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Soaring Cotton Prices Is Causing Concerns in The Textile Sector

To procure the natural fibre, seeks CCI intervention; traders appeal to a worldwide trend.

Chintu Das
Cotton Farmers
Cotton Farmers

The Indian textile sector has begun to voice alarm about rising cotton prices in both international and local markets, with some even speculating that the natural fibre is being stockpiled. 

Southern India Mills Association (SIMA) Chairman Ravi Sam urged for actions to stabilize cotton prices in a memorandum to Prime Minister Narendra Modi, citing the country's starting stockpiles of over 100 lakh bales (170 kg apiece) this season (October 2021-September 2022). 

Cotton Production Is Higher This Season  

Cotton output is expected to be higher this season, with 360 lakh bales compared to 353 lakh bales, according to cotton trade. SIMA's worry stems from the fact that Tamil Nadu accounts for half of the country's total cotton consumption. 

Prices have soared to a record high of Rs66,000 per candy (356 lb) of ginned cotton as the fresh cotton harvest has begun to flood domestic markets. During the weekend, raw cotton modal prices (the rates at which most trades occur) at Gujarat's Rajkot agricultural produce marketing committee (APMC) yard jumped to Rs7,625 per quintal. 

Currently, modal rates in Karnataka's Bijapur APMC have surpassed Rs8,600. Cotton prices have jumped to a 10-year high of 117.99 US cents a pound (Rs69,950 per candy) on the New York Mercantile Exchange, as output is low this year and supply has been impacted.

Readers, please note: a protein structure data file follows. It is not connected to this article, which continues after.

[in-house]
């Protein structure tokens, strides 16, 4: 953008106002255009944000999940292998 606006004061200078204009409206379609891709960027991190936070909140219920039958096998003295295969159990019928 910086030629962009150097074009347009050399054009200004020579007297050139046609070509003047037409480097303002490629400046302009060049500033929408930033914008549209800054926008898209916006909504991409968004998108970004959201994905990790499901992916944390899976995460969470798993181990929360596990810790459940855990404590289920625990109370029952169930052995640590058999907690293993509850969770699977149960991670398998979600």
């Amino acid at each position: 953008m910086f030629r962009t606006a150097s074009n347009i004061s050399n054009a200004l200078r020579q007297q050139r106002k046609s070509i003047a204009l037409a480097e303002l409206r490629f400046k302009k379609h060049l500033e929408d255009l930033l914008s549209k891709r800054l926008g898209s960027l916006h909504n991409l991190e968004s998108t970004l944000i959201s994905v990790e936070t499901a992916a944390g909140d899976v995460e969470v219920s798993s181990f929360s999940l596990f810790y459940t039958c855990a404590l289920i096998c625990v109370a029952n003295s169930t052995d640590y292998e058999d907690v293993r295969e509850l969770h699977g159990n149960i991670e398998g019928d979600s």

Led To Over 50 Percent Increase In Cotton Prices In 2021 

According to the US Department of Agriculture, world-ending stocks and exports are expected to fall this year, while consumption is expected to rise. Cotton prices have risen by more than 50% since the beginning of 2021 as a result of this.

The industry is now pressing the Centre to urge the Cotton Corporation of India (CCI) to acquire the natural fibre from producers as a result of the rise in cotton prices. Cotton growers and traders, on the other hand, believe the CCI has little power to intervene in the market because prices are much above the minimum support price (MSP) of Rs5,726 per quintal for the medium staple type. 

According to SIMA's Sam, a ten-year study of cotton price data suggests that the domestic industry only obtained one-third of the cotton produced, with the rest primarily purchased by the trade or the Cotton Corporation of India (CCI). Cotton prices are at their lowest from November to March, according to him. 

"The government should consider price stability measures, and the CCI should establish regulations that allow the industry, particularly micro, small, and medium mills, to purchase more directly from it," the SIMA Chairman stated. 

Speculators To Blame For The Uptick 

In a letter to Prime Minister Narendra Modi, TEA President Raja M Shanmugam stated that CCI should be mandated to "defend the interests of farmers first and foremost, and should also work as a facilitator or catalyst to drive the expansion of the textile industry's value chain."